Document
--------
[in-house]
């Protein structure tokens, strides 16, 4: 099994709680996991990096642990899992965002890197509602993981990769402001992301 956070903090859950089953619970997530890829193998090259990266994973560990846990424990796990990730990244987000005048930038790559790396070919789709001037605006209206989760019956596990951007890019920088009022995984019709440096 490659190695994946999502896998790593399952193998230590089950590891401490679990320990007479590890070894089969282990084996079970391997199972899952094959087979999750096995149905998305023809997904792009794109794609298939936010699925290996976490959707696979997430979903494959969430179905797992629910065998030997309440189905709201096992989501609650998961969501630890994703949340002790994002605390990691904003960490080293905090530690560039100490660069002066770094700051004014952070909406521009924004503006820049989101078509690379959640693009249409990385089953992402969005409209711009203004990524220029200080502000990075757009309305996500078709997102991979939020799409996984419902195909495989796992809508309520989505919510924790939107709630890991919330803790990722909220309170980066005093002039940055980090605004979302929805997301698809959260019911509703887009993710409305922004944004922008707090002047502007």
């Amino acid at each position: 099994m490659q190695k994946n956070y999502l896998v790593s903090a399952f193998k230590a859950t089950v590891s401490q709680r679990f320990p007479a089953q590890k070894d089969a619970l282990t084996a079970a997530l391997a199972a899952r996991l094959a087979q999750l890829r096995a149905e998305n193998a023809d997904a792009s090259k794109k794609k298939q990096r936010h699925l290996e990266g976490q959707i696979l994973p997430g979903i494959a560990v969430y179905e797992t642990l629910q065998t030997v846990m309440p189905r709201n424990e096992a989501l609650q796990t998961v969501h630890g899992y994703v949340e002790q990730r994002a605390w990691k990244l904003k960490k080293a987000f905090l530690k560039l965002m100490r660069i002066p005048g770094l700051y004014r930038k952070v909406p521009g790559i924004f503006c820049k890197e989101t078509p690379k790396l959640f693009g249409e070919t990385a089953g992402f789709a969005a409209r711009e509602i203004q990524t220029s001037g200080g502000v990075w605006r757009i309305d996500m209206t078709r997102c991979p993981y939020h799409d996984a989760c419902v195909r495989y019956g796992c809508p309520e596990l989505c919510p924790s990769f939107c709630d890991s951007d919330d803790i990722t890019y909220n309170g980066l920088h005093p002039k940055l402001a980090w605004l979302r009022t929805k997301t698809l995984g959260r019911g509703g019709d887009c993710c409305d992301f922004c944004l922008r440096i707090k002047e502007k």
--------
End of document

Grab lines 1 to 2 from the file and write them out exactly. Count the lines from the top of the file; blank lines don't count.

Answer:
[in-house]
């Protein structure tokens, strides 16, 4: 099994709680996991990096642990899992965002890197509602993981990769402001992301 956070903090859950089953619970997530890829193998090259990266994973560990846990424990796990990730990244987000005048930038790559790396070919789709001037605006209206989760019956596990951007890019920088009022995984019709440096 490659190695994946999502896998790593399952193998230590089950590891401490679990320990007479590890070894089969282990084996079970391997199972899952094959087979999750096995149905998305023809997904792009794109794609298939936010699925290996976490959707696979997430979903494959969430179905797992629910065998030997309440189905709201096992989501609650998961969501630890994703949340002790994002605390990691904003960490080293905090530690560039100490660069002066770094700051004014952070909406521009924004503006820049989101078509690379959640693009249409990385089953992402969005409209711009203004990524220029200080502000990075757009309305996500078709997102991979939020799409996984419902195909495989796992809508309520989505919510924790939107709630890991919330803790990722909220309170980066005093002039940055980090605004979302929805997301698809959260019911509703887009993710409305922004944004922008707090002047502007």